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Head of a Queen

Egyptian, Classical, Ancient Near Eastern Art

This fragment illustrates the cosmopolitan nature of society in the Ptolemaic Period. Although the full face and small lips are Egyptian stylistic elements, the curly locks and coiled tresses are Hellenistic. The uraeus cobra on the forehead identifies the woman as a queen.

  • Possible Place Made: Egypt
  • DATES 305-30 B.C.E.
    PERIOD Ptolemaic Period
    DIMENSIONS 5 5/16 x 4 5/16 x 4 3/4 in. (13.5 x 11 x 12 cm)  (show scale)
    MUSEUM LOCATION This item is not on view
    CREDIT LINE Charles Edwin Wilbour Fund
    RIGHTS STATEMENT Creative Commons-BY
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    CAPTION Head of a Queen, 305-30 B.C.E. Marble, 5 5/16 x 4 5/16 x 4 3/4 in. (13.5 x 11 x 12 cm). Brooklyn Museum, Charles Edwin Wilbour Fund, 71.12. Creative Commons-BY (Photo: Brooklyn Museum, 71.12_front_PS1.jpg)
    IMAGE front, 71.12_front_PS1.jpg. Brooklyn Museum photograph, 2006
    "CUR" at the beginning of an image file name means that the image was created by a curatorial staff member. These study images may be digital point-and-shoot photographs, when we don\'t yet have high-quality studio photography, or they may be scans of older negatives, slides, or photographic prints, providing historical documentation of the object.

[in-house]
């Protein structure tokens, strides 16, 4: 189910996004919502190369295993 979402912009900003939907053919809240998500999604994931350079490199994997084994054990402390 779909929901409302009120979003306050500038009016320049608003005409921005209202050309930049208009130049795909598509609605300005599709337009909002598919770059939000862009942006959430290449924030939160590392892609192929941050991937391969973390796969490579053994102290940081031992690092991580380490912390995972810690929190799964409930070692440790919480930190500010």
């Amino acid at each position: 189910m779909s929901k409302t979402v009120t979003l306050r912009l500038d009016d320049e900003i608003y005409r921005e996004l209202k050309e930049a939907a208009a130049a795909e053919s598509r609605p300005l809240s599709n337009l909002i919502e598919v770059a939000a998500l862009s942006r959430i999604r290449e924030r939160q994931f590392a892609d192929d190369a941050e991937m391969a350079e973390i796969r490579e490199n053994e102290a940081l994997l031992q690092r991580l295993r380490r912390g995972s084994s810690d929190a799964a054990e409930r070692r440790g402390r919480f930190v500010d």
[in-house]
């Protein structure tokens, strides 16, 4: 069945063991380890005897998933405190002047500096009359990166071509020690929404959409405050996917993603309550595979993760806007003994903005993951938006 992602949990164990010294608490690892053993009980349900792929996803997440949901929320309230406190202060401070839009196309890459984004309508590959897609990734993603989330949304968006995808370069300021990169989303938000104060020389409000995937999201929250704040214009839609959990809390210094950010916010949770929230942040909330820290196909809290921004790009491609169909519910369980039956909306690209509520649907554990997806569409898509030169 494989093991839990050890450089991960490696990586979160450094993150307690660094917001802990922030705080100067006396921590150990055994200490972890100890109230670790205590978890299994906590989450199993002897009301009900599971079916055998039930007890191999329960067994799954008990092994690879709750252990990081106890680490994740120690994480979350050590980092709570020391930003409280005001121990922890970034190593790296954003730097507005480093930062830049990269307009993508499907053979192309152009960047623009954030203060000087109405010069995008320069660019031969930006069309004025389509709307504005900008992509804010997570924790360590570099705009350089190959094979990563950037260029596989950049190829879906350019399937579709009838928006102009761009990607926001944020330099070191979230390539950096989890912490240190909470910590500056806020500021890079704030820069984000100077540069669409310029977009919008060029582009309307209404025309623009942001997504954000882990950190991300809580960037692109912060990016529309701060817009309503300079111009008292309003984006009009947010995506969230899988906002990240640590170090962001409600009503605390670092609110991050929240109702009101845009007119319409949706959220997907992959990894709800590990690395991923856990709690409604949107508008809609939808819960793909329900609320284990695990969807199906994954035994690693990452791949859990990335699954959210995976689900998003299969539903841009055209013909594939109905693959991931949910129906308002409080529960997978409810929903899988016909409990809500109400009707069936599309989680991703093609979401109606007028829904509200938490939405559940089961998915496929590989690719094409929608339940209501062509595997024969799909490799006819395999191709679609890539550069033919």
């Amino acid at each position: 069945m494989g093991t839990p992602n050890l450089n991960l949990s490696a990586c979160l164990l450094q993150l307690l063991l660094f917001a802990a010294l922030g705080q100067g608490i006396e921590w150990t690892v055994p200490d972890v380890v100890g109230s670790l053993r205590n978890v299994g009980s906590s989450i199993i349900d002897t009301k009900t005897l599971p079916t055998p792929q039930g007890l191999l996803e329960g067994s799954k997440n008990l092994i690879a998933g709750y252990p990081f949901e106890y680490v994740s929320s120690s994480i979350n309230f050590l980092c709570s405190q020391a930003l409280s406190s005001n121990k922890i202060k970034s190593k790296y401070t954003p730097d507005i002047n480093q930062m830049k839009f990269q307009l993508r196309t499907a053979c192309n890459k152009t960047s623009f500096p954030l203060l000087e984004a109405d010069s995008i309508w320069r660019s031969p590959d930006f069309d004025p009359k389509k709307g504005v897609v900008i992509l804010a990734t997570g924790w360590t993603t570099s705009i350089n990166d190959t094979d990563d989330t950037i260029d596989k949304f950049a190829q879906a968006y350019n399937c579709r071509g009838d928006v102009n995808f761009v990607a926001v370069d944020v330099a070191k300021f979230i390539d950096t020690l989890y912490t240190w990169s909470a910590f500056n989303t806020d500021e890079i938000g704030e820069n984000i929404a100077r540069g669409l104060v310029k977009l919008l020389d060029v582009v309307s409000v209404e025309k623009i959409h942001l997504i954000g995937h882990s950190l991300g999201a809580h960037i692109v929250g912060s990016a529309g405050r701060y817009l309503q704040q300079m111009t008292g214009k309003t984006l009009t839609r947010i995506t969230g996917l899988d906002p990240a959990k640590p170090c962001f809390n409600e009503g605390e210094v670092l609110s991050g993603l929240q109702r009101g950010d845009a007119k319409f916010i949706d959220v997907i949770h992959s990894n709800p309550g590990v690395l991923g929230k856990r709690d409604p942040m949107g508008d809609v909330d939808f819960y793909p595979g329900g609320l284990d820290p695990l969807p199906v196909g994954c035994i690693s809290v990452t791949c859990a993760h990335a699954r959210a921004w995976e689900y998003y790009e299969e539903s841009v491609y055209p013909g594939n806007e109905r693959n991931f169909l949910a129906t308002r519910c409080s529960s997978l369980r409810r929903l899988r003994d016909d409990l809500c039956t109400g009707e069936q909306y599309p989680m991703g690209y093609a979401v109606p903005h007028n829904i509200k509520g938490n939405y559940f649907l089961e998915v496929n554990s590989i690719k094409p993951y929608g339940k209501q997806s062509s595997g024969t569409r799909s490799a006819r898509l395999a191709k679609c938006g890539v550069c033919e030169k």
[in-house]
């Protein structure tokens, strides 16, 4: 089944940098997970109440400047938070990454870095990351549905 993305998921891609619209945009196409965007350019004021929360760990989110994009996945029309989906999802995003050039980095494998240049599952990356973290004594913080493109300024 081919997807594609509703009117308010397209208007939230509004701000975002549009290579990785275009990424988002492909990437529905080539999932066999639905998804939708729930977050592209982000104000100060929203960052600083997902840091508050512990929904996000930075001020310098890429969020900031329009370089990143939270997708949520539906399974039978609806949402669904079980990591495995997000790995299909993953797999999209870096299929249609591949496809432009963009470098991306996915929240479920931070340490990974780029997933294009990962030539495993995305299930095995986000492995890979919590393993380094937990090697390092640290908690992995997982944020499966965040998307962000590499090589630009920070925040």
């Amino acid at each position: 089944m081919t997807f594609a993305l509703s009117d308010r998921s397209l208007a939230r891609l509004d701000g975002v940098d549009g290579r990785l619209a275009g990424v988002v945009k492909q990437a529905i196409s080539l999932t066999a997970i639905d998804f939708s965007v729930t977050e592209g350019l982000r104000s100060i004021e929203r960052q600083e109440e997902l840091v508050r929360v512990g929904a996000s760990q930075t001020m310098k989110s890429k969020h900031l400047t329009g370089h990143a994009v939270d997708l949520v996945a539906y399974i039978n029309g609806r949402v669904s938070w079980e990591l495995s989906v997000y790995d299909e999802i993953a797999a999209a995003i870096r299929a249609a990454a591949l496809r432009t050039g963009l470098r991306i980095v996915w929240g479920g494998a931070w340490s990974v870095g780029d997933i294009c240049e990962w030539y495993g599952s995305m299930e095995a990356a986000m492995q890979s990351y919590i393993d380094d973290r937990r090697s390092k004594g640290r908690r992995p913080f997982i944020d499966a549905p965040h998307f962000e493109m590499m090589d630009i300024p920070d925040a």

CATALOGUE DESCRIPTION Marble head of a queen wearing a heavy wig encircled by a fillet from which spring three uraei. The eyes were once inlaid. A back pillar extends up above the top of the head and partially covers the rear top portion of the head. The head is broken off diagonally at the neck. A few scholars have theorized that the triple uraeus identifies her a Cleopatra. Condition: Large chips in top of head and in left rear portion of wig. Smaller chips elsewhere in wig; edges of back pillar chipped; lower left eye-lid chipped; chips in face; two uraei chipped; inlays for eyes now missing.
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